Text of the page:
These data analyses provided a counterpoint to the investigation published by Weiss (2002). Instead of studying the parents’ child-directed language, this study proposed to examine the outcome of parents’ use of different recast types in terms of their potential co-occurrence with changed length, complexity, and the exacerbation of disfluent behaviors. What was observed was that the total rate of disfluencies contained in utterances following recasts was quite low and even the complex recasts, most often followed by the disfluent utterances, represented less than one-fifth of the stuttered rejoinders.
One striking finding was that parents’ recasts were most often followed by children’s utterances that were shorter and less complex than their typical utterance productions, when the sample’s MLU was considered. One explanation could be that the CWS, or any child, might view a recast as an attempt on the part of the parent for correction. What follows this correction might logically be more carefully prepared and in doing so produced with syntax and semantic features that are already well-learned by the child. Longer utterances may contain syntactic constructions and perhaps lexical items that the child is still in the process of learning. In a shorter, less complex utterance, the child may be taking less of a risk for producing within-word disfluencies. At least on average, this is what appears to be happening and the finding fits with those of other investigators who have demonstrated that there is a relationship between greater utterance length and complexity, with the production of disfluencies in 1anguage-learning children (Gaines et al., 1991; Logan & Conture, 1995; Weiss & Zebrowski, 1992). It is important to heed the eterogeneity of variance that is apparent in this population of CWS. That is, children who are diagnosed as CWS not only demonstrate a wide range of performance profiles but the language environments in which they live may differ greatly. Although the general pattern of shorter and less complex follow-up utterances to a recast should not suggest that every child lacks risk taking in terms of production. It also does not necessarily follow that the child has not derived the benefit of exposure to more sophisticated syntactic structures and new lexical items that recasts can provide.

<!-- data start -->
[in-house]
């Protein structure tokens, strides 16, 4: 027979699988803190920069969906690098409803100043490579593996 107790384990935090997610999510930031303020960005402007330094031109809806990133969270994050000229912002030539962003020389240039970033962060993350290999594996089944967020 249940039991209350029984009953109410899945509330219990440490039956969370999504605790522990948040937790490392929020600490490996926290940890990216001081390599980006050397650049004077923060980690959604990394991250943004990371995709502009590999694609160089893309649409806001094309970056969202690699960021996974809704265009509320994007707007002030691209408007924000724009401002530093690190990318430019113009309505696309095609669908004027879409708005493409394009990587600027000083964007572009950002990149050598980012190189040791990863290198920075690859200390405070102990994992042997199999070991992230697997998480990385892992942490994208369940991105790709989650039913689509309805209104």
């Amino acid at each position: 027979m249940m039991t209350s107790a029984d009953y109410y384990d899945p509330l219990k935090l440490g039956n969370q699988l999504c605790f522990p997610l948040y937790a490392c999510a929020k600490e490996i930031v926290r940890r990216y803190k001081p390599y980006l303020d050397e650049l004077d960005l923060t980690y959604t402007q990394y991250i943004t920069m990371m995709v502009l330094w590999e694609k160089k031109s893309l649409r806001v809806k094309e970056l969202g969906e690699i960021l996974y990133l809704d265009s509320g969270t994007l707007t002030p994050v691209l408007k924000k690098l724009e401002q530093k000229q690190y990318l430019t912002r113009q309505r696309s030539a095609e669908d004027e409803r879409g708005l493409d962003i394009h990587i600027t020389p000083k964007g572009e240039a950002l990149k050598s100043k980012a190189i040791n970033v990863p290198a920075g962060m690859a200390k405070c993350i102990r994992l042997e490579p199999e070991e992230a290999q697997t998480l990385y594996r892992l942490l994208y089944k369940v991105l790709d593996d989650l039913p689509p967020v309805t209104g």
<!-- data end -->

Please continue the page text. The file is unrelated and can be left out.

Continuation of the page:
In the corpus of data analyzed for this study, one of the youngest subjects produced eight follow-up utterances with MLUS greater than his average sample containing at least one disfluency. Of these eight, five also contained one or more of the six later-developing syntactic constructions tallied (e.g., “You know what I can do?”). In this example, the child produced a part-word repetition on the word “can”, as he produced a sentence containing both a complement and a modal. One of the older children in the study, however, produced no examples of stuttered follow-up utterances with MLUs that were greater than the average of his entire conversation sample.
In conclusion, recasts produced by the parents of CWS, whether they are complex, simple or imitative, are consistently followed up by their children. Their presence as a parent’s conversational turn does not appear to exacerbate the child’s propensity to stutter. Quite the-opposite appears to occur. For the majority of children in this study, a parent’s recast was followed by utterances that were fluent, possibly aided by the fact that there was a tendency for these utterances to be shorter and less complex than the child’s average utterance in the sample.
Brown, R. (1973). A first language. Cambridge, MA: Harvard University Press.
Conture, E. (2001). Stuttering: Its nature, diagnosis, and treatment (2”d ed. ). Boston: Allyn & Bacon.
Gaines, N., Runyan, C., & Meyers, S. (1991). A comparison of young stutterers’ ï¬ uent versus stuttered utterances on measures of length and complexity. Journal of Speech and Hearing Research, 34, 37-42.
Johnson, W., Darley, F., & Spriestersbach, D. (1963). Diagnostic methods in speech pathology. New York: Harper & Row.
Logan, K., & Conture, E. (1995). Length, grammatical complexity and rate differences in stuttered and fluent conversational utterances of children who stutter. Journal of Fluency Disorders, 20, 35-61.
MacWhinney, B. (1995). The CHILDES project: Tools for analyzing talk (2"" ed. ). Hillsdale, NJ: Lawrence Erlbaum Associates.
Proctor-Williams, K., Fey, M., & Loeb, D. (2001). Parental recasts and production of copulas and articles by children with specific language impairment. American Journal of Speech-Language Pathology, 10, 155-168.
Snow, C., & Ferguson, C. (Eds.). (1977). Talking to children: Language input and acquisition. Cambridge: Cambridge University Press.
Weiss, A. (2002). Recasts in parents’ language to their school-age children who stutter: a preliminary study. Journal of Fluency Disorders, 27, 243-266.
Weiss, A., & Johnson, C. (1993). The relationship between narrative and syntactic competencies in school-aged, hearing-impaired children. Applied Psycholinguistics, 14, 35-59.
Weiss, A., & Zebrowski, P. (1992). Disfluencies in the conversations of young children who stutter: Some answers about questions. Journal of Speech and Hearing Research, 35, 1230-1238.